17th December 2021, Skopje – “The economic recovery is expected to continue in 2022, driven mainly by strong domestic demand. Forceful policy support has cushioned the economic impact of the pandemic. The 2022 Budget appropriately scales back pandemic-related spending, while continuing to support economic activity. Inflation will start declining in the second half of next year, before stabilizing at around 2% in 2023 and thereafter.” These are the key points in the IMF Staff Concluding Statement of the 2021 Article IV Consultation, following the end of the official mission.
Thereby, as indicated in the Concluding Statement, the Mission recognizes the measures undertaken by the Government to manage the pandemic.
“Forceful policy support has cushioned the economic impact of the pandemic. Fiscal lifelines helped prevent large job losses and protect the most vulnerable, while monetary and financial measures kept credit flowing to the economy.”
The Mission also notes that the 2022 Budget provides for higher health spending, including for vaccines, also providing an envelope to allow a flexible response to pandemic-related spending needs.
A credible medium-term fiscal strategy is key to rebuilding fiscal space, recommending for the efforts for fiscal consolidation to be continued, thus ensuring adequate fiscal space to respond to any future shocks.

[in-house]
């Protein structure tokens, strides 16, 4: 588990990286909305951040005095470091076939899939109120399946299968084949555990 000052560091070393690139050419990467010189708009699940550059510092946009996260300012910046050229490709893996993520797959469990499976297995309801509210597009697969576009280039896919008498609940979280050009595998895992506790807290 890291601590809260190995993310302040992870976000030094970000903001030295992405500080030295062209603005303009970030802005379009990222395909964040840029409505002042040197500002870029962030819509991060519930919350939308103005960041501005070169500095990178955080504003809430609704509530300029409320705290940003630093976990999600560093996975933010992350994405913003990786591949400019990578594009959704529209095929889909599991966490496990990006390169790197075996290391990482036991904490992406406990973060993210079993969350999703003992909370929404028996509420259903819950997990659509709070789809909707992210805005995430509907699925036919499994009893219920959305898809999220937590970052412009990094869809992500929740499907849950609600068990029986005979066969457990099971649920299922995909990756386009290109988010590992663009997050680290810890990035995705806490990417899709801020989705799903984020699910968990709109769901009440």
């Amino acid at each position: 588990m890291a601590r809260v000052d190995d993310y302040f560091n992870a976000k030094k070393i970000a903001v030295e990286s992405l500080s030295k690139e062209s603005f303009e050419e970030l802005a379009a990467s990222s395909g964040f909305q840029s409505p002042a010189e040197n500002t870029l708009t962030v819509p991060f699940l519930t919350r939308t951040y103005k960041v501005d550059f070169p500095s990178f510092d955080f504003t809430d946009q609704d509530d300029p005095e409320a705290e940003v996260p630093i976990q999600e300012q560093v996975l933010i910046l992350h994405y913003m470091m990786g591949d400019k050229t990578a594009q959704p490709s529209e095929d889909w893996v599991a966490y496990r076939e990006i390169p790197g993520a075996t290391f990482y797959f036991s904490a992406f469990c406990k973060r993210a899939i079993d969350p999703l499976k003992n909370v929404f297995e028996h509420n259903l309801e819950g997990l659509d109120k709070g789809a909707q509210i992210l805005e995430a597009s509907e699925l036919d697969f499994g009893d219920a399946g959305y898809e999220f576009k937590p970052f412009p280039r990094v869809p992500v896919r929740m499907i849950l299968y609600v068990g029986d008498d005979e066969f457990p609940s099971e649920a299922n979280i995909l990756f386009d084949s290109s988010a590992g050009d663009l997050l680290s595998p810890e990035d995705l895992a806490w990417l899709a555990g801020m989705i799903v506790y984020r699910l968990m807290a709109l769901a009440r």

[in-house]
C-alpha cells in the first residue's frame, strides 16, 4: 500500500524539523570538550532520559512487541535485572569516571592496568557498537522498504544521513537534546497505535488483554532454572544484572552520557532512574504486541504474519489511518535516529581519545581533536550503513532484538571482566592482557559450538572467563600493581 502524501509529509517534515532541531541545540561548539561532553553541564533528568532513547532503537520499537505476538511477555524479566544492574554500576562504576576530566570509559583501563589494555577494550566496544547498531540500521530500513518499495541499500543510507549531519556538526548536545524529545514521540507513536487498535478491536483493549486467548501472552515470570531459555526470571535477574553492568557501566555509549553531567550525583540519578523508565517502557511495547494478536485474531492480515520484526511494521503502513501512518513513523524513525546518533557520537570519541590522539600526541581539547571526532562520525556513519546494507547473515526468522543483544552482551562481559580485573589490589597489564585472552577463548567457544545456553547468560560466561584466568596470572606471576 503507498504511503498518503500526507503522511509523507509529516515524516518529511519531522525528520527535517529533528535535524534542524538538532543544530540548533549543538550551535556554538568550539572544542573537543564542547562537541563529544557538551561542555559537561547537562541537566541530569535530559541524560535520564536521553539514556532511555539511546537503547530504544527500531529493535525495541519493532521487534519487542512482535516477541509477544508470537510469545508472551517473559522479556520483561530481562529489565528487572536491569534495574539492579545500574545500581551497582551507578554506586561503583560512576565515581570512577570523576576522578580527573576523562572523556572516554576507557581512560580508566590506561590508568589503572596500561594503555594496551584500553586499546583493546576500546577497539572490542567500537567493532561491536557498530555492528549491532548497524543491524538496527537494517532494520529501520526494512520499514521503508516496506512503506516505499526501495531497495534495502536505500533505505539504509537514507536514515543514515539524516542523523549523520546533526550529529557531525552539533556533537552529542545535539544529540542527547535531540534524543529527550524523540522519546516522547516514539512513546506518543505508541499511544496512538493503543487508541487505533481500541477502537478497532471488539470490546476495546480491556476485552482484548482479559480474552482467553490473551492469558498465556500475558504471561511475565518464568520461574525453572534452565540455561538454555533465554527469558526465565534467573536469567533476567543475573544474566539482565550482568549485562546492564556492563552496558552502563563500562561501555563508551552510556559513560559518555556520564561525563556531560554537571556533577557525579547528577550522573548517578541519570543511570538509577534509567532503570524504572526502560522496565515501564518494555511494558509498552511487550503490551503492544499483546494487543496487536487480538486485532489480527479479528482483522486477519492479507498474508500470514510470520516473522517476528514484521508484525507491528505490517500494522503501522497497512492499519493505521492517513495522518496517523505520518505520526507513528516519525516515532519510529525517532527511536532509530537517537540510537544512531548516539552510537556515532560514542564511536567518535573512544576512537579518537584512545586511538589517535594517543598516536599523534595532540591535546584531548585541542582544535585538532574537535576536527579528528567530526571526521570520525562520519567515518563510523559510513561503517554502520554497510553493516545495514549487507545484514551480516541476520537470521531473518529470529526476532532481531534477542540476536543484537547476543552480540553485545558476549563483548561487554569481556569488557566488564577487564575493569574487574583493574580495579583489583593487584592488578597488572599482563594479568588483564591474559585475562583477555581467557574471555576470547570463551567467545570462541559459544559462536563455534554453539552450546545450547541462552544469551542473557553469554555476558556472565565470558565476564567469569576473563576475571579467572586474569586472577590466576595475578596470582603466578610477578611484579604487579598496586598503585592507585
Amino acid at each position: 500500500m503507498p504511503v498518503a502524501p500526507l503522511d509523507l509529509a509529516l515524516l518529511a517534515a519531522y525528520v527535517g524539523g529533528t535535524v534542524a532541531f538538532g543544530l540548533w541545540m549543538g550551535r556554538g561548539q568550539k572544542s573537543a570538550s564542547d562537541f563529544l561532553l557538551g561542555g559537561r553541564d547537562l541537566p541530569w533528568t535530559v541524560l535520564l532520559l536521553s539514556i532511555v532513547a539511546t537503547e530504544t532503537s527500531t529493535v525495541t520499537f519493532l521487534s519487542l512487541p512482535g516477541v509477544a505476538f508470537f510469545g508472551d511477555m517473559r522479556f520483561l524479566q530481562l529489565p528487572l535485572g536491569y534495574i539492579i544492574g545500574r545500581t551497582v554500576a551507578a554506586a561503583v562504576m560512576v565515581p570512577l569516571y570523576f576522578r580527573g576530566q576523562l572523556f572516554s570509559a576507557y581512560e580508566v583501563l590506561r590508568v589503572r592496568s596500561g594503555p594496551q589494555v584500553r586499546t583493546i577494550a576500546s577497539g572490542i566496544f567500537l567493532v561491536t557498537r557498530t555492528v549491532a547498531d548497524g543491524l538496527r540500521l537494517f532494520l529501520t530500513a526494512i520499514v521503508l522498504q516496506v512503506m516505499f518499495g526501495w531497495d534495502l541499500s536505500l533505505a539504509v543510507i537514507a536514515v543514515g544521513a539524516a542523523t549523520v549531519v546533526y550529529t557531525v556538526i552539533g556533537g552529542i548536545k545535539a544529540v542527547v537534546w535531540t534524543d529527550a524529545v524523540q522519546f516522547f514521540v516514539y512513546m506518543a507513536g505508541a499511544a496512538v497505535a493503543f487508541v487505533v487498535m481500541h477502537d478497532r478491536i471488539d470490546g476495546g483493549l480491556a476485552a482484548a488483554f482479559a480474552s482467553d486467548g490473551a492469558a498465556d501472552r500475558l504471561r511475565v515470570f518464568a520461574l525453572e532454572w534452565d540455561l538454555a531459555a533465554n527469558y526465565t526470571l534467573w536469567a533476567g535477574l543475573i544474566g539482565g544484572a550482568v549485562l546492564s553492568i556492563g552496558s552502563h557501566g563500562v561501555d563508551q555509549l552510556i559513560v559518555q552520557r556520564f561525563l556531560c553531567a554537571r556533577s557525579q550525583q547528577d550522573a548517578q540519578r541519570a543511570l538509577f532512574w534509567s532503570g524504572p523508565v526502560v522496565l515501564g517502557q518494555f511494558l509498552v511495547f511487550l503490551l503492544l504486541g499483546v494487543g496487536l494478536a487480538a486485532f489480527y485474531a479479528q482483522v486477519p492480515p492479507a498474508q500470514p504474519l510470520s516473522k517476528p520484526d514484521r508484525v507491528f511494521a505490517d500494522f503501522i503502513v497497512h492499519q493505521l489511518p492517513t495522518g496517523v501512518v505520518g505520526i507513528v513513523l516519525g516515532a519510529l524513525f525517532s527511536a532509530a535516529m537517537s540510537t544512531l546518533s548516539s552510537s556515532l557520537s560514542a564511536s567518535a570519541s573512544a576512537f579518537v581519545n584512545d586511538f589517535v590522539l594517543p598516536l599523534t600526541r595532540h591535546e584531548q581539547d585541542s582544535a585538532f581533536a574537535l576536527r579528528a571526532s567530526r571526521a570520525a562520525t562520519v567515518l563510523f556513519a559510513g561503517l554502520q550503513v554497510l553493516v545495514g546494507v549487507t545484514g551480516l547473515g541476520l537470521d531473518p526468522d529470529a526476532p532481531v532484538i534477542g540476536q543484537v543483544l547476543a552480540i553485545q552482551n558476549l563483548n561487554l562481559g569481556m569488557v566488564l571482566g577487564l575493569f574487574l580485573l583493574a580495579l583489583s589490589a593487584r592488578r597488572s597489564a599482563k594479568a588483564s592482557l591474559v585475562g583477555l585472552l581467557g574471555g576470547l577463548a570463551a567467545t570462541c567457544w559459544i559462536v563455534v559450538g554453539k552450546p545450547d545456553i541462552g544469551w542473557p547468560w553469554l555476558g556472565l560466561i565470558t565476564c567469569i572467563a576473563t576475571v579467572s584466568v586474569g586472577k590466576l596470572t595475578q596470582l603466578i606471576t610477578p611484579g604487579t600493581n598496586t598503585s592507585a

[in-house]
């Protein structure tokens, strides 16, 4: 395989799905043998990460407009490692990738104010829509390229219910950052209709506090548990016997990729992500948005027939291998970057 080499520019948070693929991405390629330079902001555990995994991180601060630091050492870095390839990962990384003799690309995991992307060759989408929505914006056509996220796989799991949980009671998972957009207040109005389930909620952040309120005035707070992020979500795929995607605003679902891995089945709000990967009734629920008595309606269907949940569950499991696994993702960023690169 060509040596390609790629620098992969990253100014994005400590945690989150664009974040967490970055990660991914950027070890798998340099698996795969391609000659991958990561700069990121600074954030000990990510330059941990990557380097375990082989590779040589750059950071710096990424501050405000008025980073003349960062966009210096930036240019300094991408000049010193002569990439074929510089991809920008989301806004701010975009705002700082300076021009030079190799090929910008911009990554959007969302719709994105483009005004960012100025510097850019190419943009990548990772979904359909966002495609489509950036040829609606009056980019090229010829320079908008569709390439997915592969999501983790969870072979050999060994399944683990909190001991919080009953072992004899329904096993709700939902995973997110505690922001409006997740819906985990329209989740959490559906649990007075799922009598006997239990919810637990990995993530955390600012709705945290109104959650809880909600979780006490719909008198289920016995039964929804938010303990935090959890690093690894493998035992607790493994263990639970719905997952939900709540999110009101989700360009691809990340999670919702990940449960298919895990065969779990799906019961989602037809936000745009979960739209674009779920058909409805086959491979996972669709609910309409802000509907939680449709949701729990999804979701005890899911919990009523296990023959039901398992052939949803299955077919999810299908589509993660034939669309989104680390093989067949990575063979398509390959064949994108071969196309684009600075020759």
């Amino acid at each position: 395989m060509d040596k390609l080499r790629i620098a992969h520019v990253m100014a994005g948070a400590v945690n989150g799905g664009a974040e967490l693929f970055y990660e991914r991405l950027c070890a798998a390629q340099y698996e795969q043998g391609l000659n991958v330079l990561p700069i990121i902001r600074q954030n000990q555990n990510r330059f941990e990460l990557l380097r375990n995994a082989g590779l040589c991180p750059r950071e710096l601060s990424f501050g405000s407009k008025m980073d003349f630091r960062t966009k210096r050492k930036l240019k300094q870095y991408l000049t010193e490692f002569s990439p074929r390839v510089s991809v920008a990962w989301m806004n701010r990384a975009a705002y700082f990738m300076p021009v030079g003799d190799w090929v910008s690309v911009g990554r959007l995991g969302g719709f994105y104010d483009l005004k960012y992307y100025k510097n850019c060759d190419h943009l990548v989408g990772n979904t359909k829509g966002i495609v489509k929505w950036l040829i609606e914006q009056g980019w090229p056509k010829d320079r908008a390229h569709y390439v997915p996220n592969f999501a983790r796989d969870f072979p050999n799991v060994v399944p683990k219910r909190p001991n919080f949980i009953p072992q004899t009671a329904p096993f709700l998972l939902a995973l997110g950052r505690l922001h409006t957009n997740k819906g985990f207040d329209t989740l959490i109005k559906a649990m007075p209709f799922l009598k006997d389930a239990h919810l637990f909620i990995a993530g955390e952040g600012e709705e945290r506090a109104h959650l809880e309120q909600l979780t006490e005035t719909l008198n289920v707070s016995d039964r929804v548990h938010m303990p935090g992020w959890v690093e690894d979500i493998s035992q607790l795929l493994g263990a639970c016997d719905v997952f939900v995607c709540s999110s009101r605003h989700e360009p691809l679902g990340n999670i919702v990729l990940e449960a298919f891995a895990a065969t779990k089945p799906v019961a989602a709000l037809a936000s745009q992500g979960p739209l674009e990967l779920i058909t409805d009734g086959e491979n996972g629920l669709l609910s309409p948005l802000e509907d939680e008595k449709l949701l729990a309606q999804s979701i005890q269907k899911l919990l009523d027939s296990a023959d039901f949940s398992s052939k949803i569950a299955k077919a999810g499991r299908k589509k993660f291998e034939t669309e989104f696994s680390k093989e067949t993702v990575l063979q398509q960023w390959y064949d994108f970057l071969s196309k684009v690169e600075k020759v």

The Mission underlines that further improvements in public financial management would support the Government’s plan to scale up investments and, more generally, limit fiscal risks.
They acclaim the progress to date, recommending it is important to continue efforts in ensuring transparency and accountability in the use of public money.
As regards the economic trends next year, employment is likely to recover more gradually, with high wage growth, rising remittances and the release of some pent-up savings boosting the disposable income. The Mission expects for the export growth to be solid, although dampened by supply chain disruptions, notably in the automobile sector, whereas strong domestic demand implies high import growth.
Growth is forecast to pick up from 4% in 2021 to 4.2 percent in 2022, driven mainly by strong domestic demand.